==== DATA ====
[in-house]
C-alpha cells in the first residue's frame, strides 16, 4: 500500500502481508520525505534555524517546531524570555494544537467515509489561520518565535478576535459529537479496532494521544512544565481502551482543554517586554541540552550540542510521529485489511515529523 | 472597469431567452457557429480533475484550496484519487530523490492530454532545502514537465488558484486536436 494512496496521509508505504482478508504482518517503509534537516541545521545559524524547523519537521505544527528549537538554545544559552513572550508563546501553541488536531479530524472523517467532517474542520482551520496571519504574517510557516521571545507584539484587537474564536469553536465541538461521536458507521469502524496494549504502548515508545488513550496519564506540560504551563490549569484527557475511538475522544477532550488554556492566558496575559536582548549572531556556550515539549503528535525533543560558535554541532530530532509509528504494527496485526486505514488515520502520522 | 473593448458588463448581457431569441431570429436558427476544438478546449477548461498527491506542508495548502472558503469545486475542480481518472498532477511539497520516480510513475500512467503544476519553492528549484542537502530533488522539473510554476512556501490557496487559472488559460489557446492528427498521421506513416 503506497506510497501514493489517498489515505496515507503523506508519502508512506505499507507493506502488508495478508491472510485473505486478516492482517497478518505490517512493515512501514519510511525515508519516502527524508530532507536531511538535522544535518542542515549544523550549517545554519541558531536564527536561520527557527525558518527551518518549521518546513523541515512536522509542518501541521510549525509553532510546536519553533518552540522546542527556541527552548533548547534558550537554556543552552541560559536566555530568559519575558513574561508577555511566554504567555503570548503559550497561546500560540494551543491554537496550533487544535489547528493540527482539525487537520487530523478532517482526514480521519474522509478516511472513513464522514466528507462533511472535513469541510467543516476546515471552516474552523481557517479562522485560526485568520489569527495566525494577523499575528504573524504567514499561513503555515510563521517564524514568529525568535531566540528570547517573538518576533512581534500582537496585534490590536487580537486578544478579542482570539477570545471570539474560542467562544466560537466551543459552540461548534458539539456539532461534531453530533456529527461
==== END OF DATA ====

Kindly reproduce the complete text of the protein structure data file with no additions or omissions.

[in-house]
C-alpha cells in the first residue's frame, strides 16, 4: 500500500502481508520525505534555524517546531524570555494544537467515509489561520518565535478576535459529537479496532494521544512544565481502551482543554517586554541540552550540542510521529485489511515529523 | 472597469431567452457557429480533475484550496484519487530523490492530454532545502514537465488558484486536436 494512496496521509508505504482478508504482518517503509534537516541545521545559524524547523519537521505544527528549537538554545544559552513572550508563546501553541488536531479530524472523517467532517474542520482551520496571519504574517510557516521571545507584539484587537474564536469553536465541538461521536458507521469502524496494549504502548515508545488513550496519564506540560504551563490549569484527557475511538475522544477532550488554556492566558496575559536582548549572531556556550515539549503528535525533543560558535554541532530530532509509528504494527496485526486505514488515520502520522 | 473593448458588463448581457431569441431570429436558427476544438478546449477548461498527491506542508495548502472558503469545486475542480481518472498532477511539497520516480510513475500512467503544476519553492528549484542537502530533488522539473510554476512556501490557496487559472488559460489557446492528427498521421506513416 503506497506510497501514493489517498489515505496515507503523506508519502508512506505499507507493506502488508495478508491472510485473505486478516492482517497478518505490517512493515512501514519510511525515508519516502527524508530532507536531511538535522544535518542542515549544523550549517545554519541558531536564527536561520527557527525558518527551518518549521518546513523541515512536522509542518501541521510549525509553532510546536519553533518552540522546542527556541527552548533548547534558550537554556543552552541560559536566555530568559519575558513574561508577555511566554504567555503570548503559550497561546500560540494551543491554537496550533487544535489547528493540527482539525487537520487530523478532517482526514480521519474522509478516511472513513464522514466528507462533511472535513469541510467543516476546515471552516474552523481557517479562522485560526485568520489569527495566525494577523499575528504573524504567514499561513503555515510563521517564524514568529525568535531566540528570547517573538518576533512581534500582537496585534490590536487580537486578544478579542482570539477570545471570539474560542467562544466560537466551543459552540461548534458539539456539532461534531453530533456529527461